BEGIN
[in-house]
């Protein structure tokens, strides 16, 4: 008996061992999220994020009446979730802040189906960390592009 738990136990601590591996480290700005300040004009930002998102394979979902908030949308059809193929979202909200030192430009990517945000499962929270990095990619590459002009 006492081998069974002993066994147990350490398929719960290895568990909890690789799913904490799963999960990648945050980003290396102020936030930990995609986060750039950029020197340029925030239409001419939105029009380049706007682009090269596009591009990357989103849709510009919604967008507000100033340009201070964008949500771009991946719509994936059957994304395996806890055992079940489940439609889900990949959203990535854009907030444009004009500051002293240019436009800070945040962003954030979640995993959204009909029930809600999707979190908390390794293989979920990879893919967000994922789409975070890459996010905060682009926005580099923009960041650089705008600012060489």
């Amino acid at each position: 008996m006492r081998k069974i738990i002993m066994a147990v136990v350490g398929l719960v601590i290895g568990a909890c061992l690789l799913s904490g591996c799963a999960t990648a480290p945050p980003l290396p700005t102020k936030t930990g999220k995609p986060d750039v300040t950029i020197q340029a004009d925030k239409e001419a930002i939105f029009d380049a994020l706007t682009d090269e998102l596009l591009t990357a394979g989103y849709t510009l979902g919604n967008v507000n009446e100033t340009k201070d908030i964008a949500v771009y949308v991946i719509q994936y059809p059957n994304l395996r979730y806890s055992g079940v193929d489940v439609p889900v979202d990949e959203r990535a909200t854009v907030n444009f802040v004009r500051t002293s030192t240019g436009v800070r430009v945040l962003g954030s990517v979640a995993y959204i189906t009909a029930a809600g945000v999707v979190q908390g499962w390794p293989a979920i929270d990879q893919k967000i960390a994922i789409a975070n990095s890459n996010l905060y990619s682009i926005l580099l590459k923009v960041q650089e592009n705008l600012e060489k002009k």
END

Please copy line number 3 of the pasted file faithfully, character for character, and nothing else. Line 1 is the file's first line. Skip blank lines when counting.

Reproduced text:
């Amino acid at each position: 008996m006492r081998k069974i738990i002993m066994a147990v136990v350490g398929l719960v601590i290895g568990a909890c061992l690789l799913s904490g591996c799963a999960t990648a480290p945050p980003l290396p700005t102020k936030t930990g999220k995609p986060d750039v300040t950029i020197q340029a004009d925030k239409e001419a930002i939105f029009d380049a994020l706007t682009d090269e998102l596009l591009t990357a394979g989103y849709t510009l979902g919604n967008v507000n009446e100033t340009k201070d908030i964008a949500v771009y949308v991946i719509q994936y059809p059957n994304l395996r979730y806890s055992g079940v193929d489940v439609p889900v979202d990949e959203r990535a909200t854009v907030n444009f802040v004009r500051t002293s030192t240019g436009v800070r430009v945040l962003g954030s990517v979640a995993y959204i189906t009909a029930a809600g945000v999707v979190q908390g499962w390794p293989a979920i929270d990879q893919k967000i960390a994922i789409a975070n990095s890459n996010l905060y990619s682009i926005l580099l590459k923009v960041q650089e592009n705008l600012e060489k002009k």